The carer/key-worker enhanced relationship cycle : a theory of the reciprocal process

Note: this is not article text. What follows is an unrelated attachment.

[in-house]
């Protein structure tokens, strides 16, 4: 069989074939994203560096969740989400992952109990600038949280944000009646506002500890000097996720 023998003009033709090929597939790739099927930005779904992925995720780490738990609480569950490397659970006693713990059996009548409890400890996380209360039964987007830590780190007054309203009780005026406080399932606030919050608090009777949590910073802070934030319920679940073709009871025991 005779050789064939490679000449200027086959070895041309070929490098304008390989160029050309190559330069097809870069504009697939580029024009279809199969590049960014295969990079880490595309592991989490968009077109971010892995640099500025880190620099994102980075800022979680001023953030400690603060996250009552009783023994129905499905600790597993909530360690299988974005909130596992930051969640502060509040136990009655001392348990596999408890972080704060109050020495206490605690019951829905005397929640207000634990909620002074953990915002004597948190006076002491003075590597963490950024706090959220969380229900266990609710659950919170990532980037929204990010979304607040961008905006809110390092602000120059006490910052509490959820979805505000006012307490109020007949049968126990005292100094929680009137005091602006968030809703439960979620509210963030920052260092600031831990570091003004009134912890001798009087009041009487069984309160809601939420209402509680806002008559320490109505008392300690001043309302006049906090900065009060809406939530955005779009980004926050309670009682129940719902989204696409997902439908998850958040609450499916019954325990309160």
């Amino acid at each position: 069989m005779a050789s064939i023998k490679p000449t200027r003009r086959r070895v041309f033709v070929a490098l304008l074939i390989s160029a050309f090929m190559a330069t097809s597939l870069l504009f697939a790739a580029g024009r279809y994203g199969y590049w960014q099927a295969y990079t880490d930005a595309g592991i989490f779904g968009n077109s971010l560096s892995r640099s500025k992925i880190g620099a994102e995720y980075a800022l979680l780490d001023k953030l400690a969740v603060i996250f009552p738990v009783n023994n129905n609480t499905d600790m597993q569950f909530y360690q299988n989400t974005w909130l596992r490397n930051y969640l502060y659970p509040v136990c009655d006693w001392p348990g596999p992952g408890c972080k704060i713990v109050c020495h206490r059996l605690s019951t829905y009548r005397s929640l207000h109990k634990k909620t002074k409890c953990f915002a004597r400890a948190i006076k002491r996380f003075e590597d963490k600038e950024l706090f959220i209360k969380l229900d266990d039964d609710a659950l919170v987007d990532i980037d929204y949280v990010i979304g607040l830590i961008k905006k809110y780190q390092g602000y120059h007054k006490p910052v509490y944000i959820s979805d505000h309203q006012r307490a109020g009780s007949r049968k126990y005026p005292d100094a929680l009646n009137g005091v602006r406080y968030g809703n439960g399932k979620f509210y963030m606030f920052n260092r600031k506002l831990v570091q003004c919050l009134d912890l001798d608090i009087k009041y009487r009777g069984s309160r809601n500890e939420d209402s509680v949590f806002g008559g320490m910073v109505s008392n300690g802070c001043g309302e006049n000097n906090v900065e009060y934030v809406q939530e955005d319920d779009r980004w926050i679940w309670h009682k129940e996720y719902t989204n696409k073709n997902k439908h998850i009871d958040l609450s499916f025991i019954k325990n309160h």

The increasingly important role of the family in providing home care for a relative diagnosed with dementia has become a recognised feature of contemporary heahh care. Few studies exist, however, that have examined the relationship these carers develop with the professional assigned to help them undertake care-giving. The relationship held with a key-worker may significantly influence their ability and motivation to undertake the tasks and lifestyle changes necessary for this role. This study's aim was to examine this relationship in detail and generate a theoretical explanation allowing a clearer understanding of the influential factors associated with creation and enhancement of this relationship. Grounded theory was considered the methodology best suited to this aim. Its principal advantage is that it allows the researcher to generate rather than simply test theory and it also provides the necessary degree of flexibility essential for such an exploratory study. In order to meet ethical approval requirements a purposive, rather than theoretical, sampling approach was used for the selection of carers. Approach into the carer sample was through the consultant psychiatrist who forwarded research packs to potential participants via the person with dementia. Eighteen carers met the entry requirements and were subsequently included within the study; along with their chosen key-workers who numbered eleven in total. The key-worker group were all front line workers from either a health or social care background. Nine of this key-worker group were qualified and registered worregistered workers while the remaining two were unqualified care workers working under the direct supervision of a registered social or health care professional. The carerlkey-worker pairs were interviewed in tandem and all interviews recorded. These were then analysed using the constant comparative method, a process helped by the use of NUD*IST computer software. The analysis progressed from initial data categories through to the final core category that provided an explanation of all subordinate data. This core category became the title for the theoretical framework that eventually emerged. Subsequently, a theoretical explanation of the relationship's development was generated along with how it impacted upon the care-giving environment. The theory began with the major category 'The Enhanced Relationship Drivers', which highlighted that while characteristics associated with this relationship were often obscure, there were significant qualities and actions that clearly enhanced the relationship. Once these were engaged both parties moved towards the closer 'therapeutic alliance' contained within the second major category area, 'Models of Action'. Here shared qualities and attributes were more successfully directed towards the care of the person with dementia. A direct outcome of this alliance was a potentially closer and more productive working relationship for both the carer and key-worker. This could result in the creation of an improved therapeutic milieu, minimising the more negative interpretations associated with care-giving. These more negative perceptions of care-giving were highlighted within the third major category 'Impact upon the World of Caring'. However, when the enhancing influences of the preceding major categories were enacted, a more 'Rewarding Care Experience' was possible. External mediators could impinge upon the relationship, either impeding or enhancing its development. These included factors such as the management style of the key-worker's employing authority, the availability of alternative support networks for the carer, as well as the educational/life experience of both members of this dyad. The derived theory has been diagrammatically represented to provide a clear demonstration of all theoretical links between codes and categories, facilitating a better understanding of the developed theory. The study provided a clear insight into the interpersonal processes associated with the carerlkey-worker relationship and how this relationship may more effectively be initiated, managed and strengthened. This theory has important implications for future research into similar psychosocial aspects of care-giving. These findings have ramifications for carer training as well as education and training courses preparing professionals to work more effectively with carers. It has implications for health and social care managers in terms of their level of awareness of the importance of this relationship and the need for investment in it. lt is important that this theory is exposed to more rigorous empirical study allowing for a more confident prediction that its propositions will produce the direct benefits for this relationship that this theory suggests.